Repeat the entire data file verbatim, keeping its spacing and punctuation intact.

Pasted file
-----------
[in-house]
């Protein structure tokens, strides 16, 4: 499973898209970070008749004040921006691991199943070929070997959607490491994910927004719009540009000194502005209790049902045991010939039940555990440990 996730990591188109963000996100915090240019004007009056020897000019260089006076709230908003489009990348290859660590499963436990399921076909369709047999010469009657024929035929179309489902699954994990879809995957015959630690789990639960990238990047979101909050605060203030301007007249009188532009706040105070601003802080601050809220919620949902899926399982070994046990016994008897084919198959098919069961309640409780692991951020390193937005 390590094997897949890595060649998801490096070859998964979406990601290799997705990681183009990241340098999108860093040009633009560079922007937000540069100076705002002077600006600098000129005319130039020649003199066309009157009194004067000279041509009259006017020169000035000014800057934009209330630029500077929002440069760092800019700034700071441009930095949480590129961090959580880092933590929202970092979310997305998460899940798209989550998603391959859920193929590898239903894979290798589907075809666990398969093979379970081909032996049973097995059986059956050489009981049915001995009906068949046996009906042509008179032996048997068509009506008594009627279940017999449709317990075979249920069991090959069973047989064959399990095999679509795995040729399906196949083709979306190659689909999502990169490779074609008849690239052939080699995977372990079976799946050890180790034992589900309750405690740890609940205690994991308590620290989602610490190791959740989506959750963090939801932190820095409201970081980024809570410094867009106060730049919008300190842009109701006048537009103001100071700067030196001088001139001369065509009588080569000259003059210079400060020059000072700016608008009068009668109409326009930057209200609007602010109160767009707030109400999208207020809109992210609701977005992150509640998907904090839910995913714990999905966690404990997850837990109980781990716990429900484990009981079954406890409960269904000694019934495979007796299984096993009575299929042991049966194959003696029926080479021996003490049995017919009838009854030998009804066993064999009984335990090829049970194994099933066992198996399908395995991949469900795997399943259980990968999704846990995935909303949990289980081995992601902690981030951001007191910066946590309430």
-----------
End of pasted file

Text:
[in-house]
């Protein structure tokens, strides 16, 4: 499973898209970070008749004040921006691991199943070929070997959607490491994910927004719009540009000194502005209790049902045991010939039940555990440990 996730990591188109963000996100915090240019004007009056020897000019260089006076709230908003489009990348290859660590499963436990399921076909369709047999010469009657024929035929179309489902699954994990879809995957015959630690789990639960990238990047979101909050605060203030301007007249009188532009706040105070601003802080601050809220919620949902899926399982070994046990016994008897084919198959098919069961309640409780692991951020390193937005 390590094997897949890595060649998801490096070859998964979406990601290799997705990681183009990241340098999108860093040009633009560079922007937000540069100076705002002077600006600098000129005319130039020649003199066309009157009194004067000279041509009259006017020169000035000014800057934009209330630029500077929002440069760092800019700034700071441009930095949480590129961090959580880092933590929202970092979310997305998460899940798209989550998603391959859920193929590898239903894979290798589907075809666990398969093979379970081909032996049973097995059986059956050489009981049915001995009906068949046996009906042509008179032996048997068509009506008594009627279940017999449709317990075979249920069991090959069973047989064959399990095999679509795995040729399906196949083709979306190659689909999502990169490779074609008849690239052939080699995977372990079976799946050890180790034992589900309750405690740890609940205690994991308590620290989602610490190791959740989506959750963090939801932190820095409201970081980024809570410094867009106060730049919008300190842009109701006048537009103001100071700067030196001088001139001369065509009588080569000259003059210079400060020059000072700016608008009068009668109409326009930057209200609007602010109160767009707030109400999208207020809109992210609701977005992150509640998907904090839910995913714990999905966690404990997850837990109980781990716990429900484990009981079954406890409960269904000694019934495979007796299984096993009575299929042991049966194959003696029926080479021996003490049995017919009838009854030998009804066993064999009984335990090829049970194994099933066992198996399908395995991949469900795997399943259980990968999704846990995935909303949990289980081995992601902690981030951001007191910066946590309430």